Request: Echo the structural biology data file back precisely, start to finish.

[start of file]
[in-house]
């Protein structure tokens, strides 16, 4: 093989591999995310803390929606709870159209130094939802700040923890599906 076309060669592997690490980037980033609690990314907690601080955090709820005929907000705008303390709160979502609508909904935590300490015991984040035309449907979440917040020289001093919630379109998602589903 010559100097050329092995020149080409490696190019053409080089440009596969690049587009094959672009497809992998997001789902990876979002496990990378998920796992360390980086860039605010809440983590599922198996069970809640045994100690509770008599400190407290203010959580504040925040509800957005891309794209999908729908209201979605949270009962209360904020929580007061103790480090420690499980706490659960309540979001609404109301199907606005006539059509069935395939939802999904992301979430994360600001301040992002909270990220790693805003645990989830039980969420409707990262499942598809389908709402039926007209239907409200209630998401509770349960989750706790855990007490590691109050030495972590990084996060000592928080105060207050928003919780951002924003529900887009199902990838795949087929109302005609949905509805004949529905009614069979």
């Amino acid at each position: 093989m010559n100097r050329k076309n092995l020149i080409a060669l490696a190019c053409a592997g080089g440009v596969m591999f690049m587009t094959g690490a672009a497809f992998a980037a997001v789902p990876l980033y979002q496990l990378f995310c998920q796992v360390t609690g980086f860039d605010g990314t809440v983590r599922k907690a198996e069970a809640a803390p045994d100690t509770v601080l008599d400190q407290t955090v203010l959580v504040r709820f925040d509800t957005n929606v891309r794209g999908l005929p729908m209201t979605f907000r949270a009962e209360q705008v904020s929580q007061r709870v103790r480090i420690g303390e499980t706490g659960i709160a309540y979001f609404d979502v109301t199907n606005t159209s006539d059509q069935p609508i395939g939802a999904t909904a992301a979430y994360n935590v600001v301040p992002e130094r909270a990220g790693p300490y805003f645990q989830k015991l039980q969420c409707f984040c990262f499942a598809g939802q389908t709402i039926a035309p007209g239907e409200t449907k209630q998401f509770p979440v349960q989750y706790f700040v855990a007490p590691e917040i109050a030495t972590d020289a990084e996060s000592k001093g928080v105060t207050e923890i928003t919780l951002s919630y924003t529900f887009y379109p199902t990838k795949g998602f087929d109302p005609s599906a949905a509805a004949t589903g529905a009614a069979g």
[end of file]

[in-house]
């Protein structure tokens, strides 16, 4: 093989591999995310803390929606709870159209130094939802700040923890599906 076309060669592997690490980037980033609690990314907690601080955090709820005929907000705008303390709160979502609508909904935590300490015991984040035309449907979440917040020289001093919630379109998602589903 010559100097050329092995020149080409490696190019053409080089440009596969690049587009094959672009497809992998997001789902990876979002496990990378998920796992360390980086860039605010809440983590599922198996069970809640045994100690509770008599400190407290203010959580504040925040509800957005891309794209999908729908209201979605949270009962209360904020929580007061103790480090420690499980706490659960309540979001609404109301199907606005006539059509069935395939939802999904992301979430994360600001301040992002909270990220790693805003645990989830039980969420409707990262499942598809389908709402039926007209239907409200209630998401509770349960989750706790855990007490590691109050030495972590990084996060000592928080105060207050928003919780951002924003529900887009199902990838795949087929109302005609949905509805004949529905009614069979």
């Amino acid at each position: 093989m010559n100097r050329k076309n092995l020149i080409a060669l490696a190019c053409a592997g080089g440009v596969m591999f690049m587009t094959g690490a672009a497809f992998a980037a997001v789902p990876l980033y979002q496990l990378f995310c998920q796992v360390t609690g980086f860039d605010g990314t809440v983590r599922k907690a198996e069970a809640a803390p045994d100690t509770v601080l008599d400190q407290t955090v203010l959580v504040r709820f925040d509800t957005n929606v891309r794209g999908l005929p729908m209201t979605f907000r949270a009962e209360q705008v904020s929580q007061r709870v103790r480090i420690g303390e499980t706490g659960i709160a309540y979001f609404d979502v109301t199907n606005t159209s006539d059509q069935p609508i395939g939802a999904t909904a992301a979430y994360n935590v600001v301040p992002e130094r909270a990220g790693p300490y805003f645990q989830k015991l039980q969420c409707f984040c990262f499942a598809g939802q389908t709402i039926a035309p007209g239907e409200t449907k209630q998401f509770p979440v349960q989750y706790f700040v855990a007490p590691e917040i109050a030495t972590d020289a990084e996060s000592k001093g928080v105060t207050e923890i928003t919780l951002s919630y924003t529900f887009y379109p199902t990838k795949g998602f087929d109302p005609s599906a949905a509805a004949t589903g529905a009614a069979g």